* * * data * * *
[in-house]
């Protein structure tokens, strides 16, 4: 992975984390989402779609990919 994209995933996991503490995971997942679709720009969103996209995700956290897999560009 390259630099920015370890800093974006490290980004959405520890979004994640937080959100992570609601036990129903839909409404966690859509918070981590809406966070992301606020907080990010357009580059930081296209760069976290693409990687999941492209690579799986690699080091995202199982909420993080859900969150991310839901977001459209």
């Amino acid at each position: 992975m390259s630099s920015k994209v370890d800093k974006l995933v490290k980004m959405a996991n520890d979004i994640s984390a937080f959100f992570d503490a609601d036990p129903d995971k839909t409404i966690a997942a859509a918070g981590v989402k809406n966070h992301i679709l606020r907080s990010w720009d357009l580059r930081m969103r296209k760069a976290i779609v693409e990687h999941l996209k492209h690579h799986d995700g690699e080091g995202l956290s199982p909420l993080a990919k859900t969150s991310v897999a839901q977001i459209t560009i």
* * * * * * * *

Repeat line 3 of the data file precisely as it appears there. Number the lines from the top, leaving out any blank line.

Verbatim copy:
């Amino acid at each position: 992975m390259s630099s920015k994209v370890d800093k974006l995933v490290k980004m959405a996991n520890d979004i994640s984390a937080f959100f992570d503490a609601d036990p129903d995971k839909t409404i966690a997942a859509a918070g981590v989402k809406n966070h992301i679709l606020r907080s990010w720009d357009l580059r930081m969103r296209k760069a976290i779609v693409e990687h999941l996209k492209h690579h799986d995700g690699e080091g995202l956290s199982p909420l993080a990919k859900t969150s991310v897999a839901q977001i459209t560009i």